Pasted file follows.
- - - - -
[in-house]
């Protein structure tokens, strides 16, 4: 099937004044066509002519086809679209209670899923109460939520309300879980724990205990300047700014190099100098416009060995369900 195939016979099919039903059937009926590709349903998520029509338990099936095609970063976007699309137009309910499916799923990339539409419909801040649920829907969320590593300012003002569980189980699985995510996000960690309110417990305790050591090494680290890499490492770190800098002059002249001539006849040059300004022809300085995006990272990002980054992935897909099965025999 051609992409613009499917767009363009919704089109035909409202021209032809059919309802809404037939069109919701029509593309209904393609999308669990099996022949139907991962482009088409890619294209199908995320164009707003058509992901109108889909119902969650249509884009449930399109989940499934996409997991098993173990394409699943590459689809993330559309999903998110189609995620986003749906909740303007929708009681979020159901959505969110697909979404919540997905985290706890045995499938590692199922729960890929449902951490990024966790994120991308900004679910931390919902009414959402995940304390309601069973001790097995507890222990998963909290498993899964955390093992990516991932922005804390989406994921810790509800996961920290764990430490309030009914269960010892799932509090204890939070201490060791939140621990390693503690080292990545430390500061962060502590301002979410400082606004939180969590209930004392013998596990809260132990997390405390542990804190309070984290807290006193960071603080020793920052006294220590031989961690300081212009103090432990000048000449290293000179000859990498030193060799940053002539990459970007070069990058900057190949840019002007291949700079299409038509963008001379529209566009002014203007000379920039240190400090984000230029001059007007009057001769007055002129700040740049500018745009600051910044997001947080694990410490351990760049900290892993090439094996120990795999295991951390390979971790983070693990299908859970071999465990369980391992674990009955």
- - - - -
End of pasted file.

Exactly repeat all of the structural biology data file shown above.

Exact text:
[in-house]
């Protein structure tokens, strides 16, 4: 099937004044066509002519086809679209209670899923109460939520309300879980724990205990300047700014190099100098416009060995369900 195939016979099919039903059937009926590709349903998520029509338990099936095609970063976007699309137009309910499916799923990339539409419909801040649920829907969320590593300012003002569980189980699985995510996000960690309110417990305790050591090494680290890499490492770190800098002059002249001539006849040059300004022809300085995006990272990002980054992935897909099965025999 051609992409613009499917767009363009919704089109035909409202021209032809059919309802809404037939069109919701029509593309209904393609999308669990099996022949139907991962482009088409890619294209199908995320164009707003058509992901109108889909119902969650249509884009449930399109989940499934996409997991098993173990394409699943590459689809993330559309999903998110189609995620986003749906909740303007929708009681979020159901959505969110697909979404919540997905985290706890045995499938590692199922729960890929449902951490990024966790994120991308900004679910931390919902009414959402995940304390309601069973001790097995507890222990998963909290498993899964955390093992990516991932922005804390989406994921810790509800996961920290764990430490309030009914269960010892799932509090204890939070201490060791939140621990390693503690080292990545430390500061962060502590301002979410400082606004939180969590209930004392013998596990809260132990997390405390542990804190309070984290807290006193960071603080020793920052006294220590031989961690300081212009103090432990000048000449290293000179000859990498030193060799940053002539990459970007070069990058900057190949840019002007291949700079299409038509963008001379529209566009002014203007000379920039240190400090984000230029001059007007009057001769007055002129700040740049500018745009600051910044997001947080694990410490351990760049900290892993090439094996120990795999295991951390390979971790983070693990299908859970071999465990369980391992674990009955």